Asking the broker about previous encounters can be an effective method of obtaining more relevant information. Appropriate questions may include: How often does this appraiser call you to verify information on your sales? What appraisers bother you most for information? Is this appraiser proficient in this marketplace? Who else is? Does this appraiser specialize in relocation?
Transferees also ask other recently relocated employees for appraiser recommendations. It is not uncommon for a prospective transferee to consult with other recently transferred employees to determine the most "favorable" appraiser or to eliminate a "low" appraiser. This phenomenon has created a problem in the quest for controlling escalating costs in the relocation process. By using this network of former transferees, the employee increases the probability of a higher buy-out figure by culling the "low" appraisers.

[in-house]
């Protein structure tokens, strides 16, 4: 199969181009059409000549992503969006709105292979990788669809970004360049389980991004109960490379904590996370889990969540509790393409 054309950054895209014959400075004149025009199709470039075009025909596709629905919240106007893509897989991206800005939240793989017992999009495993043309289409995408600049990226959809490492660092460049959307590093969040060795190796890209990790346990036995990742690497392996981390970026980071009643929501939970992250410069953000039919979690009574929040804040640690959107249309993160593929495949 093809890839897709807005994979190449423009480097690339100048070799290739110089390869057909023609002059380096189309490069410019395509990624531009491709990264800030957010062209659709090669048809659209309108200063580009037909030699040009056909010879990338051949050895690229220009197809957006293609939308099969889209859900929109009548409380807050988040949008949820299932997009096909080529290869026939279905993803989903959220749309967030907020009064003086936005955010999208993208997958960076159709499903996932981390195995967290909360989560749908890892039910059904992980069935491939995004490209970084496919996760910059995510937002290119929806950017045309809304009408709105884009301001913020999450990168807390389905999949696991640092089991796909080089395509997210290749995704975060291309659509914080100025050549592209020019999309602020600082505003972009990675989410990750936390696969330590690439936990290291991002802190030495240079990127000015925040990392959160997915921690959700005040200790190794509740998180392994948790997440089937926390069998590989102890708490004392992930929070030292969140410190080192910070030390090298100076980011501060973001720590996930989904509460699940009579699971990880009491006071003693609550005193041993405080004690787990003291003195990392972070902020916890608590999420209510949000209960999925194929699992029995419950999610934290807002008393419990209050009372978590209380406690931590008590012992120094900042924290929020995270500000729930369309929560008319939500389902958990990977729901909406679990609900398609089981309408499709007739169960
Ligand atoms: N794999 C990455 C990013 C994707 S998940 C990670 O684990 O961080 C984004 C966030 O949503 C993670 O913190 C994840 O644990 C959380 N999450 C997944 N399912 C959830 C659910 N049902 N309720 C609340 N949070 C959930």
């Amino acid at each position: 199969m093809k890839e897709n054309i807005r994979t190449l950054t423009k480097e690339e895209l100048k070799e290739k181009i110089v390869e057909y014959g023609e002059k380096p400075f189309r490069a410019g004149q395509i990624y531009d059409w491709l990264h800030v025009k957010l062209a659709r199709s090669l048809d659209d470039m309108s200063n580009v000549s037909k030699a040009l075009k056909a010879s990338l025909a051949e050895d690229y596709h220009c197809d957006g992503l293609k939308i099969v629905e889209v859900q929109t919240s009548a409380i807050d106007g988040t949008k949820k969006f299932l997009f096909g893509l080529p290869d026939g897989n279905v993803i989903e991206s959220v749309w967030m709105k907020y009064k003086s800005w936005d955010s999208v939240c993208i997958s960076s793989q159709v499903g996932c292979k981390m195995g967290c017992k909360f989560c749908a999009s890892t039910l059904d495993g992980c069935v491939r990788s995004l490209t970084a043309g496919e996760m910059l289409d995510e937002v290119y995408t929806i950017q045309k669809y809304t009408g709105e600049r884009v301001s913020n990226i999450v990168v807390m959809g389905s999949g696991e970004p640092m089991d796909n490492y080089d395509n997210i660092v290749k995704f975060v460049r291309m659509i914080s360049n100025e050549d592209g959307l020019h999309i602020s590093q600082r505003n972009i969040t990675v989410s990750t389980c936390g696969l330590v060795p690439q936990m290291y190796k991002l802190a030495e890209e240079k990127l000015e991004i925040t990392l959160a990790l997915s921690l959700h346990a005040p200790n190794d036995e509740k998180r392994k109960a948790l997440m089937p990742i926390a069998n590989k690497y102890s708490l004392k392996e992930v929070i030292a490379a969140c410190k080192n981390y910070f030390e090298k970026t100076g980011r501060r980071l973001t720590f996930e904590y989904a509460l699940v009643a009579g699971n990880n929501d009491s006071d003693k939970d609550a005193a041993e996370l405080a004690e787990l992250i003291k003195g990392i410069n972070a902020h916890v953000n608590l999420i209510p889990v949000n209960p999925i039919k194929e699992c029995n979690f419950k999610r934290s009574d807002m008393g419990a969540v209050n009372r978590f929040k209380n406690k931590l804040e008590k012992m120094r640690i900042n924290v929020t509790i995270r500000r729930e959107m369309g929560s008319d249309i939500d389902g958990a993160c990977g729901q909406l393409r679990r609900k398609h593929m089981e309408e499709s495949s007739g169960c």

This development in the process has not been overlooked among appraisers, and it can influence their behavior in an undesirable manner. While most appraisers attempt to maintain their independence, this phenomenon is in conflict with the premise that the appraiser is an unbiased third party.
The easy way out for the appraiser is to avoid "low" appraisals if they want future business. The alternative is to offer better service. Unfortunately, human nature generally follows the path of least resistance.
The third avenue for the transferee is to "interview" the appraisers. Transferees are using this approach more and more. The problem with this approach is that the transferee rarely has the expertise required to make an informed decision concerning the selection of the appraiser. Very often, transferees stumble through this process with no idea of what they should be asking. Instead of offering an opportunity to be involved in the process, it can offer the opportunity to be frustrated by the process. If the proper questions are asked, however, the interview process can be an extremely useful tool in appraiser selection.